We toyed with the idea of driving all the way to Amsterdam, but some how we both ended up on antibiotics — me with a nasty sinus infection, my mother with a nastier upper-respiratory thing — and an 8 hour roadtrip seemed out of the question. Instead of a city of canals, we opted for a city with a Cathedral and eau du toilette. Koln (Cologne) became our final stop before wandering back to Frankfurt via the towns and castles along the Rhine.

In 14 days we racked up 2,000+ miles on our rented volvo. We visited 13 cities/towns, spent the nighst in 8 hotels (9 rooms), toured 11 museums and 4 palaces, and lit 8 candles in 7 churches (we’re really only Catholic when we’re travelers). All in all, I lost 3 pounds while my suitcase gained 8 pounds… all in museum catalogs. (stay tuned, Part III will justify the purchase of 10 museum catalogs and highlight the treasures found among the many galleries visited)

the general course of our journey through Germany

The Personal Archive

There are only 6 pages left in my journal. There used to be about 300 smooth, creamy, unlined pages in that leather-bound notebook given to me by good friend and classmate on the day of our college graduation. As I’m nearing the end of this collection of stories, I’ve begun to read over my thoughts on the events, travels, worries, stunted romances, people, achievements and losses that mark my life since September 2007. But in recollecting all that has happened since my senior year of college, I realized the process of piecing together my life is less simple than reading one journal. There’s another leather-bound notebook to be perused, a few word documents that acted as a diary while I was in the library working on papers, a series of digital photo albums, and blogs.

For most of the academic projects I undertake, personal and family papers are the core of my research. Thinking back on my work on Ellen Day Hale (1855-1940), I spent hours rummaging through her tremendous archive of hand written notebooks and letters – correspondences scribbled on small bits of paper, filled to the corners with words so as not to be wasteful, years and years of personal finances diligently kept in ledgers, photographs and sketchbooks. Her published writings and her manuscripts — all there for me to handle and read. But the personal archive is changing. Should my personal papers one day end up in MoMA’s library, handwritten notebooks and printed photographs will be in the minority.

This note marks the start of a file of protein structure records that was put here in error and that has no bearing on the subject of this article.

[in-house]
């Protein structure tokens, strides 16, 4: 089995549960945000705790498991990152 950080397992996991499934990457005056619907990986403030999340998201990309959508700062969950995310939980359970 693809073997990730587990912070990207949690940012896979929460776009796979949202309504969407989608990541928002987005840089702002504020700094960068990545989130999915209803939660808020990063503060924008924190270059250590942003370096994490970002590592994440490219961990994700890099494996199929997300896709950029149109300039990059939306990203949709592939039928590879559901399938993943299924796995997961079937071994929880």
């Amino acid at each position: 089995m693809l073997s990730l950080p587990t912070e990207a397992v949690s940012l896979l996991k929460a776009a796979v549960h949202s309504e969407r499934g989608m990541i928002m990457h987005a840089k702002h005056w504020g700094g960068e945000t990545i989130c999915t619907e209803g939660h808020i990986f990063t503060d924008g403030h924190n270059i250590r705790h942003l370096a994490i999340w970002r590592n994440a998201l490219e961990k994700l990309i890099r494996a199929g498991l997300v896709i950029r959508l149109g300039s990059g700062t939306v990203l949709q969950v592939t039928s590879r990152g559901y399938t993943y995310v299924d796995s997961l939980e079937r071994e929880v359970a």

Today, while there are still journals to be filled with ink (and fill them I will), there are word documents, facebook albums, blogs and flickr. The personal archive is no longer purely a paper trail.

I wonder — does this means our archives have become more personal (think of how much more we can record thanks to technology)? There’s something about a handwritten page and a carefully selected photo that speaks more about an individual than a typed or airbrushed digital document. But then again, thanks to digital, we get to archive more of our life…

I pity the poor grad student who writes her dissertation about me.

And soonest our best men with thee doe goe

“DEATH be not proud, though some have called thee
Mighty and dreadfull, for, thou art not so”

Senator Ted Kennedy lost his battle with cancer on Tuesday, August 25. On this rainy, gray day, a nation gathers to mourn the end of an era and to celebrate a life of strength and selflessness.

Michelle Singer lost her battle with cancer on Tuesday, August 25. There will be no wake, no funeral to celebrate this life of strength and selflessness. She asked that her four children not be put through that process, that the memories they maintained of her be ones of life before she was sick, not ones of caskets and black umbrellas.

How do you summarize a life? How do you capture in words the vast influence a single person has on the people and places she touched? It’s not my right to eulogize my cousin Michelle — there are far many in the family that knew her better and were more directly affected by her life. Yet I have much to thank Michelle for and I feel the need to express that gratitude in some form.

I grew up an only child with no immediate family in my country, let alone my town, and only a few vague memories of my grandparents. I knew of cousins and an aunt to the north in Canada, but other than a few weddings and a funeral, I had no real relationship to any of them. Michelle changed that. She brought me to my family. She introduced to my cousins, her siblings, and their children. She threw reunions and family gatherings that demanded my parents and my presences.

The family bbqs, the weekend cottage excursions, the cruises and the like were not only her way of bringing together the scattered descendants of the Gentle-Carmichael-Tobin clan. They were a way of building a network of love and support for her children, her nieces and nephews. None of those children have ever known a holiday or a long weekend without the shared joy of their aunts and uncles and cousins. A birthday or accomplishment will never go unnoticed. No family is perfect, this one included (the only reason you think your family is crazy is because you’ve never met mine). But thanks largely to Michelle’s efforts, this group of strong-minded individuals is one loyal family unit that will always be there to pick you up when you fall or find you a bed when you’re tired.

So thank you, Michelle, for introducing me to the family I never knew I had and would now feel empty without.